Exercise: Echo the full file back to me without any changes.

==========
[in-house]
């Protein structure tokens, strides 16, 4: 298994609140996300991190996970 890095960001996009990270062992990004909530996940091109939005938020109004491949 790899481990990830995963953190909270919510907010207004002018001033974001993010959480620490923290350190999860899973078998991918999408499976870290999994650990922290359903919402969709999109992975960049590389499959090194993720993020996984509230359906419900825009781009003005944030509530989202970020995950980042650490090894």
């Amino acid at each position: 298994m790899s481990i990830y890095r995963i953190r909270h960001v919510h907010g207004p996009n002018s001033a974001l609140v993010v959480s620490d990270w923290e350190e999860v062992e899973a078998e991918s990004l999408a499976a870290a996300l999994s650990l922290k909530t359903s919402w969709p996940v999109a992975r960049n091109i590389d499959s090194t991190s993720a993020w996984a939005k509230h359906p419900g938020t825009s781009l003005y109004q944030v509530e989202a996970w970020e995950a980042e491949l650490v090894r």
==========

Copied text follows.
[in-house]
């Protein structure tokens, strides 16, 4: 298994609140996300991190996970 890095960001996009990270062992990004909530996940091109939005938020109004491949 790899481990990830995963953190909270919510907010207004002018001033974001993010959480620490923290350190999860899973078998991918999408499976870290999994650990922290359903919402969709999109992975960049590389499959090194993720993020996984509230359906419900825009781009003005944030509530989202970020995950980042650490090894």
């Amino acid at each position: 298994m790899s481990i990830y890095r995963i953190r909270h960001v919510h907010g207004p996009n002018s001033a974001l609140v993010v959480s620490d990270w923290e350190e999860v062992e899973a078998e991918s990004l999408a499976a870290a996300l999994s650990l922290k909530t359903s919402w969709p996940v999109a992975r960049n091109i590389d499959s090194t991190s993720a993020w996984a939005k509230h359906p419900g938020t825009s781009l003005y109004q944030v509530e989202a996970w970020e995950a980042e491949l650490v090894r």